Dear Juniors

Dear Juniors

Riley Hawkins, Staff Writer

With the graduation is the class of 2020 comes the fact that the next senior class is on the rise. This means the college application process is starting yet again. The college essay can be curcial to one’s admittance or denial from dream universities, so here are some tips and tricks from one senior to the up and coming.

Try to keep things unique. For example, you want to write about your favorite holiday. Well, bad news, everyone has a favorite holiday. Keep things spicy, and instead write about how on one Easter morning you ran through a screen door because you were so excited for the Easter egg hunt and that started your love for pediatric surgery. Help the colleges see where you passion stems from and how that shaped you even as you still have screen door stuck to your face.

Everyone has the classic “injury story.” A sprained ankle, a broken bone, etc. Trust me, colleges have heard all about it. I myself wanted to write bout how I broke my ankle in the bathroom before my track meet even started, but I was advised not to because apparently even that story is a little overdone. But perhaps you had a minimally invasive brain surgery. Green light, write about it. That is a unique experience, and a solid ice breaker.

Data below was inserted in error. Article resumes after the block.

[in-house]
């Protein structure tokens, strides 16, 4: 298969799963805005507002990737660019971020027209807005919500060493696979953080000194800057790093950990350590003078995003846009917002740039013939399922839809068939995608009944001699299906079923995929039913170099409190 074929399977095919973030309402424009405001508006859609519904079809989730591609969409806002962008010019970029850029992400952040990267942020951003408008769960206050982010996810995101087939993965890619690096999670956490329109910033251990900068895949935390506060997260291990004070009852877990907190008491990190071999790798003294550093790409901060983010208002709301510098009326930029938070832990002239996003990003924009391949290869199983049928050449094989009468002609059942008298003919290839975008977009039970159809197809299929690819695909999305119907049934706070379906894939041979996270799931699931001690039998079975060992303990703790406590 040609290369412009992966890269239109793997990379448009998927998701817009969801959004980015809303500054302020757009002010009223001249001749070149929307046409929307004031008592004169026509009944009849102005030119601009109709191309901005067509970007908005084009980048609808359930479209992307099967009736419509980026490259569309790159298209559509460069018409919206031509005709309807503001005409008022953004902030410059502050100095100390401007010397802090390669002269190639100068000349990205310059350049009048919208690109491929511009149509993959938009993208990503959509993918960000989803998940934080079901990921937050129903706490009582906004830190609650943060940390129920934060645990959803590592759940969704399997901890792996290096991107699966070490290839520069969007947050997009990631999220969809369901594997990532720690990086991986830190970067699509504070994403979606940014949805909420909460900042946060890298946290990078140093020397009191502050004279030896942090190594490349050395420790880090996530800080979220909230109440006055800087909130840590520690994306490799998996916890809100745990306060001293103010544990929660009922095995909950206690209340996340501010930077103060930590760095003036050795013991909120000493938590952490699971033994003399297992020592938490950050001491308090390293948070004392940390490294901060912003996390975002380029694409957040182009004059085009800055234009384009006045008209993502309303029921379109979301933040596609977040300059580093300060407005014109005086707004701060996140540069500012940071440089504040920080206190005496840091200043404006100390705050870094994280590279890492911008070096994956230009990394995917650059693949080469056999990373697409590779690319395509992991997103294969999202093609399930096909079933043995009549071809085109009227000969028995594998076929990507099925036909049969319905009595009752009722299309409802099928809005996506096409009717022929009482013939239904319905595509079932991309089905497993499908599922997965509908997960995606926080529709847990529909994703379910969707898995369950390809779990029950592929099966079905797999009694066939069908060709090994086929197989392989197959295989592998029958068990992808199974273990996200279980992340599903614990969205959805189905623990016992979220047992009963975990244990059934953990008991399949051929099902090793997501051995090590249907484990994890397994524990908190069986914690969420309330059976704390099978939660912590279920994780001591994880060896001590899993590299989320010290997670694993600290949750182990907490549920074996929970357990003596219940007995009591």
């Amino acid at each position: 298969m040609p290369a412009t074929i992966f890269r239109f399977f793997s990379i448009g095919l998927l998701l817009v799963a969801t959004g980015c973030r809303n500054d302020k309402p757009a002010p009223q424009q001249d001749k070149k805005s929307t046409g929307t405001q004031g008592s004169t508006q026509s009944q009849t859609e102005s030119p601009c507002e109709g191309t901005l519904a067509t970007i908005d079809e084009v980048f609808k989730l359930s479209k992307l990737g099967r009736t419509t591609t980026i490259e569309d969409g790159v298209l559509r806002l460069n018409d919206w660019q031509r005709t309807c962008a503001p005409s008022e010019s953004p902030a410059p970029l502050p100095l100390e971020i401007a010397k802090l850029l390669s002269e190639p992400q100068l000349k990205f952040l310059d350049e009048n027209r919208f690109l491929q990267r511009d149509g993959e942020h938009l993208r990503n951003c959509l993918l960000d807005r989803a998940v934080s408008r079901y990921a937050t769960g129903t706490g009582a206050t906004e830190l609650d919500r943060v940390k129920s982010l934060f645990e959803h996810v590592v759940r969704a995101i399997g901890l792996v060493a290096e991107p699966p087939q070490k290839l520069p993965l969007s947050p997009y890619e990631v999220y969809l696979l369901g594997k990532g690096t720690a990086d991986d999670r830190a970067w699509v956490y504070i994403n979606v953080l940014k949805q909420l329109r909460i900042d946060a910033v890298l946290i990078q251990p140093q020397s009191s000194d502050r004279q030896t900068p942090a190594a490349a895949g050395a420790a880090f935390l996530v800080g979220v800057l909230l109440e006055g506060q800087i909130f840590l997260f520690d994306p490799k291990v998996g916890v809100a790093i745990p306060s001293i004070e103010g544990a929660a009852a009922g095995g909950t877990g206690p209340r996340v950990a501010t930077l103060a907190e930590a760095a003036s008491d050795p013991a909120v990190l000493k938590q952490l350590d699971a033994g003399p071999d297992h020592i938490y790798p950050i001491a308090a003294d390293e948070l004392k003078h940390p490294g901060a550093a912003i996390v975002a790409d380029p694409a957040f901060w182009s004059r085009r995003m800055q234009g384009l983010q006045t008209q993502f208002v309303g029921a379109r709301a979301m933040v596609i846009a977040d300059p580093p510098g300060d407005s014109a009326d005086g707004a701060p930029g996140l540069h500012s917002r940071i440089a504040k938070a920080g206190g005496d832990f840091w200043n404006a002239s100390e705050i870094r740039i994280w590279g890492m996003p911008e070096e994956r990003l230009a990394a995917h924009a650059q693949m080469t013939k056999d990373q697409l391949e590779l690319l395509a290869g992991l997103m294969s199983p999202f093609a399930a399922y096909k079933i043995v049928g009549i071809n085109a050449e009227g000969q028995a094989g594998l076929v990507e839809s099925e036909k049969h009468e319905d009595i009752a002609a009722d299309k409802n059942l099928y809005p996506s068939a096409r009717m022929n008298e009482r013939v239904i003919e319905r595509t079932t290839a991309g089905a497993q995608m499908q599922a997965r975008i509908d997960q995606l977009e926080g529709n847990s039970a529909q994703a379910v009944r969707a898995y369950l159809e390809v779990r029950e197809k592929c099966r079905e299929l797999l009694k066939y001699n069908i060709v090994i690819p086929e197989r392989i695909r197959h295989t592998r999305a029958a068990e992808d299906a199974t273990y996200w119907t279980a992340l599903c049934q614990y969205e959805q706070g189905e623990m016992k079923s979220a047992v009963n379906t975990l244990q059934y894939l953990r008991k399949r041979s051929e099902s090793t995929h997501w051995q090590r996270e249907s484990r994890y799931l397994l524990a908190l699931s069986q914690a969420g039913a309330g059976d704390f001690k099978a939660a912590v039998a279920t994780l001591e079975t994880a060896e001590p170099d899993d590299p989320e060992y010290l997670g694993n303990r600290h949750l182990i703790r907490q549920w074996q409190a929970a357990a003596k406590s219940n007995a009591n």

Oh you like baking? Well so does everyone else on the planet. But maybe you tried to make the Disneyland Churros and got second degree oil burns on both your arms and the fire department showed up and laughed in your face. Write about it. Colleges love hearing about humbling experiences because they force you to persevere in times of discouraging, and who doesn’t love a good laugh.

You could go the sentimental route and write about a childhood experience that completely changed how you view the world, but make sure it’s unique to you and you only. This essay is a brief introduction to every college you apply to, so you want to make it as unique as possible. Everyone had a childhood, but not everyone had your childhood.

Try not to tell a story the entire time. Maybe stick to the intro, and elaborate on how that certain event or thing had a lasting effect on you, how it changed you, and what qualities you now posses because of it. If you can, try and elaborate on how the event showed you either your favorite quality about yourself, or what you want to major in and eventually pursue as a career one day.

The college application process can be very, very stressful. In the months to come, don’t be afraid to reach out for help or advice. A peer edit goes a long way, and so does washing your hands. Stay safe.